By Merit Ibe

The Lagos Chamber of Commerce and Industry (LCCI) has stated that the Nigerian economy proved resilient in 2023 despite the multiple shocks experienced.

President and Chairman in council of the chamber, Gabriel Idahosa, enumerated the shocks to include significant inflationary pressures, consistent currency depreciation,  decelerated economic growth, monetary tightening , debt sustainability challenges, declining real income and high unemployment and poverty levels. 

He, however, noted that the policy reforms by the government in 2023 , especially the removal of fuel subsidies and floating of the exchange rate are expected to  boost fiscal revenue and  contribute moderately to the improvement of the country’s growth prospects in 2024.

Idahosa, who made the remark at the chamber’s 2024 economic outlook and budget analysis, however pointed out that the downside risks to growth prospects include rising cost of living, weak business environment, poor manufacturing performance and rising unemployment.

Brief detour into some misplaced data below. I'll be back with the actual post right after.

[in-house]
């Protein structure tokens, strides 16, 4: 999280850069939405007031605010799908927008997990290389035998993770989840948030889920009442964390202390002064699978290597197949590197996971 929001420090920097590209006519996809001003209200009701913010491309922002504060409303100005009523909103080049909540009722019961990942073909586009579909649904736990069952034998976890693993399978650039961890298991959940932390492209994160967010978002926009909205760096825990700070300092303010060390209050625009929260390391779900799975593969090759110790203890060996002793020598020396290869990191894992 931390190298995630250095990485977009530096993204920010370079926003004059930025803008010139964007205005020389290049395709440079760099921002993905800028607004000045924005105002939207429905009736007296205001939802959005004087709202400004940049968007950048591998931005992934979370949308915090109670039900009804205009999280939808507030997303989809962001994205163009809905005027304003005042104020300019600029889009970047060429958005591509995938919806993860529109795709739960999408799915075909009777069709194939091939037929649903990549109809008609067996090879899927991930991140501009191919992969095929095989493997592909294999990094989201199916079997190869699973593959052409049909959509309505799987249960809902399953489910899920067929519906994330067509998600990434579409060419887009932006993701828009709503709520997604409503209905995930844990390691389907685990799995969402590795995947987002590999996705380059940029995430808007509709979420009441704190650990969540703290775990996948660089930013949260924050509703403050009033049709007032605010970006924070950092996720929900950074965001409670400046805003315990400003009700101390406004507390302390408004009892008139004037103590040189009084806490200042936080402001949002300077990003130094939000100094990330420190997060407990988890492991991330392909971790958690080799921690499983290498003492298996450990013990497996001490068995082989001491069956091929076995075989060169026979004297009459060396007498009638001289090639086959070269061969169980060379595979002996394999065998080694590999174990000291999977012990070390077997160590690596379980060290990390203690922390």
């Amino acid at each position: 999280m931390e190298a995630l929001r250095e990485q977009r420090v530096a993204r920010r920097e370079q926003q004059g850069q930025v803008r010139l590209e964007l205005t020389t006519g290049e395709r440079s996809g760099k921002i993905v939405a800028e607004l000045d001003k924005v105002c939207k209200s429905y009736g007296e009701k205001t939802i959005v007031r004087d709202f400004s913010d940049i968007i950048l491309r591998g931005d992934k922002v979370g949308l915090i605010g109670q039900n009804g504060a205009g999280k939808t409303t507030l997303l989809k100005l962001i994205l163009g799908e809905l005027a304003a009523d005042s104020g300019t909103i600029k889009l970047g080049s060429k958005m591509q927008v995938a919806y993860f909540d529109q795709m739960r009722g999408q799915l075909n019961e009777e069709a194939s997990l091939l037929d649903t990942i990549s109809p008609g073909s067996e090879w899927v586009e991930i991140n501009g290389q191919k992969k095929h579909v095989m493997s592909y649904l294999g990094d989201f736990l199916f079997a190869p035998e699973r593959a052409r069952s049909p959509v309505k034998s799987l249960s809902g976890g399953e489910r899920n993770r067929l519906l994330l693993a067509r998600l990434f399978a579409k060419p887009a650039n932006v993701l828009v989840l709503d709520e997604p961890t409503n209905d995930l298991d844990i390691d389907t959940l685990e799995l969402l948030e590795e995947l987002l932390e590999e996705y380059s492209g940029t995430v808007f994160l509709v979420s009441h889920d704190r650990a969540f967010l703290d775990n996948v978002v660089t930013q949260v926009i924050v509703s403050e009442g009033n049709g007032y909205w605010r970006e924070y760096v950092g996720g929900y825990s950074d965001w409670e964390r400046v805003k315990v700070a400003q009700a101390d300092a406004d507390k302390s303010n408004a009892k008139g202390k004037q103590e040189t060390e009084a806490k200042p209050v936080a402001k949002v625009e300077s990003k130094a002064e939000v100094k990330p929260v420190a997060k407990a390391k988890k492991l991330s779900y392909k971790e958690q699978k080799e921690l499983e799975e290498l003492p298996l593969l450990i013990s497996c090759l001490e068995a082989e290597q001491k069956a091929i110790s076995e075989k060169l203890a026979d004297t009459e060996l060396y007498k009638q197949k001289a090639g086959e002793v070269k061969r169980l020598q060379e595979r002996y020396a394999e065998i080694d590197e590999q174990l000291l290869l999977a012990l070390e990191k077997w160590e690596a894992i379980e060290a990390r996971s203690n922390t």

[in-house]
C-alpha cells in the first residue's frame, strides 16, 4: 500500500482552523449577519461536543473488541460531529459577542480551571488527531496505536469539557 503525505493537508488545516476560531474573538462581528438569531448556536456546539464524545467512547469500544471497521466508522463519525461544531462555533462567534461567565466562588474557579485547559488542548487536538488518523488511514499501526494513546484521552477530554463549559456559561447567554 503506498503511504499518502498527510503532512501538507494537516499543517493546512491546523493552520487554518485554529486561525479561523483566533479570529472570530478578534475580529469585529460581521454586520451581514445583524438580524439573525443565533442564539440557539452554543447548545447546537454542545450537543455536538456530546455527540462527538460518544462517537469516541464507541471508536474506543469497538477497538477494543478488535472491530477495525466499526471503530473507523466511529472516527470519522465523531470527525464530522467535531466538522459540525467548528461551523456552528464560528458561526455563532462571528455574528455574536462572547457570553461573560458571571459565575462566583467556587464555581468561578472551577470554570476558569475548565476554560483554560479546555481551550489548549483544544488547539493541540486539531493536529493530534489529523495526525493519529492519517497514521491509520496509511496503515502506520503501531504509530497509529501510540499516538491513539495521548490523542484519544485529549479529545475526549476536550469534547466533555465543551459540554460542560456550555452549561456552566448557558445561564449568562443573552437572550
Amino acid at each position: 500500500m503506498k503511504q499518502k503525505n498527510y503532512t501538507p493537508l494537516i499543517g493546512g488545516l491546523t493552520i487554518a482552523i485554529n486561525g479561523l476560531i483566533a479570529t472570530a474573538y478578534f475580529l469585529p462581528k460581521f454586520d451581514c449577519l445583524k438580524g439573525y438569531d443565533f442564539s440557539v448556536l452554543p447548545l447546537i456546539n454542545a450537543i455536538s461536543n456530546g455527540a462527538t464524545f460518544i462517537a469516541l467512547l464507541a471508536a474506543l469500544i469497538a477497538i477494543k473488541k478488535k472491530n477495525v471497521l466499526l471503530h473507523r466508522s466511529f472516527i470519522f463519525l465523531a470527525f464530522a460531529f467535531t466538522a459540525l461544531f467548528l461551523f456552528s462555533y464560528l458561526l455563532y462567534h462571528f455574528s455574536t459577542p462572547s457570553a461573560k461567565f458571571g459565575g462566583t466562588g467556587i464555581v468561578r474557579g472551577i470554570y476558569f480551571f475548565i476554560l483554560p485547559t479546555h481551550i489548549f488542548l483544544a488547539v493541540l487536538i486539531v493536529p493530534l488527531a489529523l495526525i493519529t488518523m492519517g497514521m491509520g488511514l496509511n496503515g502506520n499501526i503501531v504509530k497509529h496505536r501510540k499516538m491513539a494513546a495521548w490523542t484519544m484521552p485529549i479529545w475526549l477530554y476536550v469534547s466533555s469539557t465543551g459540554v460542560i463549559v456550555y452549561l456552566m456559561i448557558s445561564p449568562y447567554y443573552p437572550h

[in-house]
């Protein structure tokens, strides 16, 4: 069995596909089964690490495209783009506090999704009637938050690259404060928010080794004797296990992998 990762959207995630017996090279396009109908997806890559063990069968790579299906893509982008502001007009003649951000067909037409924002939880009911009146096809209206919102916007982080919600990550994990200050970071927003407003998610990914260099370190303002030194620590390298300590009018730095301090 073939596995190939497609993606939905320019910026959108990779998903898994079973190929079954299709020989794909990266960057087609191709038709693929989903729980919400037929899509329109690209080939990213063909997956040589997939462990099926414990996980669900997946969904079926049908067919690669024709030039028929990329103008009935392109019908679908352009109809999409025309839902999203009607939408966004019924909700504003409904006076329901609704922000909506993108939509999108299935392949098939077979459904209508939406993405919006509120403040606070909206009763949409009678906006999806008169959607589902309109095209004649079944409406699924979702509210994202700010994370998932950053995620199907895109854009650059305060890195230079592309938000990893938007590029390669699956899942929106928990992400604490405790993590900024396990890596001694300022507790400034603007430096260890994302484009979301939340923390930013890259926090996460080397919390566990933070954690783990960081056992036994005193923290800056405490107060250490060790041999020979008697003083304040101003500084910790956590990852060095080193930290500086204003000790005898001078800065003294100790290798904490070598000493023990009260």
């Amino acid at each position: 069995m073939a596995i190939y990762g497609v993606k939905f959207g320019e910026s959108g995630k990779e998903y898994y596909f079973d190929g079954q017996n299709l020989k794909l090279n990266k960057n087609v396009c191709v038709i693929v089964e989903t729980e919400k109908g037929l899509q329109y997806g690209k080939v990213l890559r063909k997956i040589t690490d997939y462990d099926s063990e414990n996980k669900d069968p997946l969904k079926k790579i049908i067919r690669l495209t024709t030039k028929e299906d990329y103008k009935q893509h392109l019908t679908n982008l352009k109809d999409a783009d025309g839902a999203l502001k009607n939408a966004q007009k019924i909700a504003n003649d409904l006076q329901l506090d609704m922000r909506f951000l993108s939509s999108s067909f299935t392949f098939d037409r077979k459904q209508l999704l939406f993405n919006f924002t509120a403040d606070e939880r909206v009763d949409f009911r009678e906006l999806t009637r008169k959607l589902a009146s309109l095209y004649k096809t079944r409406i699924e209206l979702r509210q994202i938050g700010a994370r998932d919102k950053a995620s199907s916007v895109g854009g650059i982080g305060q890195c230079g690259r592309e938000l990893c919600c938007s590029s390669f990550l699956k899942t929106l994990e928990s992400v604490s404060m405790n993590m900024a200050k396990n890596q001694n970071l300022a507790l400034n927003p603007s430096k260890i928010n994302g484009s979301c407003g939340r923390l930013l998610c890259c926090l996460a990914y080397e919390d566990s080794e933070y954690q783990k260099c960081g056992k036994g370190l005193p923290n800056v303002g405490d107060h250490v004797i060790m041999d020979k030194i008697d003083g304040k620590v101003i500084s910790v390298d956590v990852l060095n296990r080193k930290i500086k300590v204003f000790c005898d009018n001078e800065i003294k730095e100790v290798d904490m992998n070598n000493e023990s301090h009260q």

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He cited the United Nation’s Department of Economic and Social Affairs (UN-DESA) World Economic Situation and Prospects 2024, which  projected that the country will grow by 3 .1percent  in 2024 and 2025 with inflation expected to gradually ease as the effects of last year’s exchange rate reforms and removal of fuel subsidies  fade.

On his part, Bismarck Rewane, Chief Executive Officer, Financial Derivatives, who spoke on the the topic, Building economic resilience in 2024: Strategies for a sustainable future, noted that this year, possibilities were high that there will be more aggressive tax collection, further reduction of subsidy and minimum wage review. 

He also  pointed out  possibilities of moderate increase in interest rate towards inflation rate and efficient foreign exchange market, advising on the adoption of a wholesale Dutch Auction system to promote transparency and price discovery in the forex market.

The CEO noted that the structure of the Nigerian forex market is characterized by lack of transparency and clear policy direction; lack of effective price discovery measure; capital control and inefficiency;  high speculation and arbitrage activities. 

On the way forward, Rewane emphasised on the need for inevitable policy changes in 2024; Debt rescheduling; management of money supply more efficiently; efficient foreign exchange market; cost reflective tariff; petrol subsidy reduction and wage review.